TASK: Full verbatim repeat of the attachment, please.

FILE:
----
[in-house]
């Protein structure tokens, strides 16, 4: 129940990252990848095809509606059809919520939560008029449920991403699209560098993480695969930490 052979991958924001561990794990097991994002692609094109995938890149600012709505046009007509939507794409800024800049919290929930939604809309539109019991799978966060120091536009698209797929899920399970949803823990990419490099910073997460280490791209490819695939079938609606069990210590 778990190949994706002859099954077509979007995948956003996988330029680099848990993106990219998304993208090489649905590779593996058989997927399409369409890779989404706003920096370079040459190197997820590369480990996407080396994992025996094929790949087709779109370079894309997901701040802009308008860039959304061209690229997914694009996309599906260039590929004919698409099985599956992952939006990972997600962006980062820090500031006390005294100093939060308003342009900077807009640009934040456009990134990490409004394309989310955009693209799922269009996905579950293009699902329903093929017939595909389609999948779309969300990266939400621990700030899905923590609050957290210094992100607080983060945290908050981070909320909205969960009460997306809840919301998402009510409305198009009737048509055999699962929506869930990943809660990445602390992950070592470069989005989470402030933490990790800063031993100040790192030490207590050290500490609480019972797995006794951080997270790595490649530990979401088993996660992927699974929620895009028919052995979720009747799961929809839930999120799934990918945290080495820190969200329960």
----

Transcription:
[in-house]
């Protein structure tokens, strides 16, 4: 129940990252990848095809509606059809919520939560008029449920991403699209560098993480695969930490 052979991958924001561990794990097991994002692609094109995938890149600012709505046009007509939507794409800024800049919290929930939604809309539109019991799978966060120091536009698209797929899920399970949803823990990419490099910073997460280490791209490819695939079938609606069990210590 778990190949994706002859099954077509979007995948956003996988330029680099848990993106990219998304993208090489649905590779593996058989997927399409369409890779989404706003920096370079040459190197997820590369480990996407080396994992025996094929790949087709779109370079894309997901701040802009308008860039959304061209690229997914694009996309599906260039590929004919698409099985599956992952939006990972997600962006980062820090500031006390005294100093939060308003342009900077807009640009934040456009990134990490409004394309989310955009693209799922269009996905579950293009699902329903093929017939595909389609999948779309969300990266939400621990700030899905923590609050957290210094992100607080983060945290908050981070909320909205969960009460997306809840919301998402009510409305198009009737048509055999699962929506869930990943809660990445602390992950070592470069989005989470402030933490990790800063031993100040790192030490207590050290500490609480019972797995006794951080997270790595490649530990979401088993996660992927699974929620895009028919052995979720009747799961929809839930999120799934990918945290080495820190969200329960």